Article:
An official website of the United States government

The .gov means it’s official.
Federal government websites always use a .gov or .mil domain. Before sharing sensitive information online, make sure you’re on a .gov or .mil site by inspecting your browser’s address (or “location”) bar.

This site is also protected by an SSL (Secure Sockets Layer) certificate that’s been signed by the U.S. government. The https:// means all transmitted data is encrypted  — in other words, any information or browsing history that you provide is transmitted securely.

You are here Back to top

Invasive Species Resources

Displaying 21 to 40 of 294

Search Help
University of Arkansas. Cooperative Extension Service.
See also: Field Crop Diseases in Arkansas for more factsheets
University of Arkansas. Cooperative Extension Service.
Every day, Arkansas' homes, lawns and gardens are under siege by destructive insects, diseases, weeds and wildlife. How do you cope with them? How do you get rid of them? How do you prevent these problems in the first place? That's where the Pest Crew come in. Each of the experts has years of experience and are known across Arkansas for their pest-wise ways. We invite you to submit questions about your home, lawn and garden bug-a-boos to the Pest Crew.
University of Arkansas. Cooperative Extension Service.
See also: Hobby and Small Flock Poultry in Arkansas for more factsheets
Delaware Invasive Species Council.
Be on the lookout for these up-and-coming invaders! They might not be in Delaware yet, but our best defense is early detection and rapid response!
Lake Champlain Land Trust.
Cornell University. Agriculture and Life Sciences.
This guide provides photographs and descriptions of biological control (or biocontrol) agents of insect, disease, and weed pests in North America. It is also a tutorial on the concept and practice of biological control and integrated pest management (IPM). Whether you are an educator, a commercial grower, a student, a researcher, a land manager, or an extension or regulatory agent, we hope you will find this information useful.
Cornell University Cooperative Extension. Department of Natural Resources.
See also: ForestConnect Fact Sheet Series for more factsheets.
Montana State University Extension.
New York Department of Environmental Conservation.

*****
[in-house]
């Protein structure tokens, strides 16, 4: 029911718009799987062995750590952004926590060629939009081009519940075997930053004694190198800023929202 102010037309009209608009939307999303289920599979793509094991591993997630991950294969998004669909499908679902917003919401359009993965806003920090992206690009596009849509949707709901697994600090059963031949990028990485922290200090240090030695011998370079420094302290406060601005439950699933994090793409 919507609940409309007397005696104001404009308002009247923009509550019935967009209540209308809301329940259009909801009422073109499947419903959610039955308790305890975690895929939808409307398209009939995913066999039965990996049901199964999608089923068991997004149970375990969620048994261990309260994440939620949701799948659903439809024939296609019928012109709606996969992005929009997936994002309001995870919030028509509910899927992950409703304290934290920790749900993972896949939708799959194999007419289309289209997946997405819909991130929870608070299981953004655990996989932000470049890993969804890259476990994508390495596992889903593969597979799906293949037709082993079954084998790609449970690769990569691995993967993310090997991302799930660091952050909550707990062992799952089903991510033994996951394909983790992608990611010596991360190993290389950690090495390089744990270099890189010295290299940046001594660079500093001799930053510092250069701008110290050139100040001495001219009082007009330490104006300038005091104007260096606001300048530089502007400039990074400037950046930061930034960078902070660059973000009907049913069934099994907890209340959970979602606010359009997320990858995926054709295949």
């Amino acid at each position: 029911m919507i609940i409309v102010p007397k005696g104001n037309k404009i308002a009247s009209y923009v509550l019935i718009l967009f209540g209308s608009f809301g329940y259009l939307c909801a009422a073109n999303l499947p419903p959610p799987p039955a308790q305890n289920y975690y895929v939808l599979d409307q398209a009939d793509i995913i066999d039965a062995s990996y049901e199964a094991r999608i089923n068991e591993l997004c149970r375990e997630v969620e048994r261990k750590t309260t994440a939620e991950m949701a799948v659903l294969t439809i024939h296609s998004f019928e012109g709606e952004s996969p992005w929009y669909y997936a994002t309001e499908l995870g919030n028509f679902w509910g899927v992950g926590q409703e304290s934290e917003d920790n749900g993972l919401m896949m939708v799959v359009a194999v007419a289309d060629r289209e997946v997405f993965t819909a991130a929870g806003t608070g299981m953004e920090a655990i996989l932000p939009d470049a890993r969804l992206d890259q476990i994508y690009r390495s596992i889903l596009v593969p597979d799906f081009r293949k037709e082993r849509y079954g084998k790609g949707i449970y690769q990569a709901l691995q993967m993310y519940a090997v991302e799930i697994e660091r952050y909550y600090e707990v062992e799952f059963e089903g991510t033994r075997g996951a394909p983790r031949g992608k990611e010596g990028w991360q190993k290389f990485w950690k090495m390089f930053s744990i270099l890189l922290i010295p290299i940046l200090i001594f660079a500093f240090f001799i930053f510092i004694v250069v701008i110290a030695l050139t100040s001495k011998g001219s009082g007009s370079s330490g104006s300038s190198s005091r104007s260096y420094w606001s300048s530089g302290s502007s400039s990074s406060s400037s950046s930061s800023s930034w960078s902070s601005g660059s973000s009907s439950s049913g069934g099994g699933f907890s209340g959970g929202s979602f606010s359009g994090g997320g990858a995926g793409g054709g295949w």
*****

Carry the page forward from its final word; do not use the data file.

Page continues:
DOI. NPS. Yellowstone National Park.
If you plan to use your own boat or angler float tube, you’ll need a permit and a free Yellowstone aquatic invasive species inspection. You can speed up the inspection process by arriving with a boat that is clean, drained, and dry. Watercraft that arrive dirty or with standing water will be subject to decontamination. Watercraft that cannot be properly decontaminated will be prohibited from launching.
University of Arkansas. Cooperative Extension Service.
See also: Extension Publications for more resources
Catskills Regional Invasive Species Partnership.
New York Department of Environmental Conservation.
University of Arkansas. Cooperative Extension Service.
Montana Fish, Wildlife, and Parks.

City and County of Butte-Silver Bow (Montana).

New York State Department of Environmental Conservation.
The New York State Departments of Environmental Conservation (DEC) and Agriculture and Markets (DAM) today confirmed that spotted lanternfly (SLF), an invasive pest from Asia, has been found in Albany and Yates counties. A single adult insect was discovered in a vehicle in the Capital District. In addition, a single adult insect was reported on a private Keuka Lake property in Penn Yan, Yates County. Anyone that suspects they have found SLF is encouraged to send a photo to spottedlanternfly@dec.ny.gov. Please note the location of where the insect was found, egg masses, and/or infestation signs. DEC and DAM also encourage the public to inspect outdoor items such as vehicles, furniture, and firewood for egg masses. Anyone that visits the Pennsylvania or New Jersey Quarantine Areas should thoroughly inspect their vehicle, luggage and gear for SLF and egg masses before leaving and scrape off all egg masses.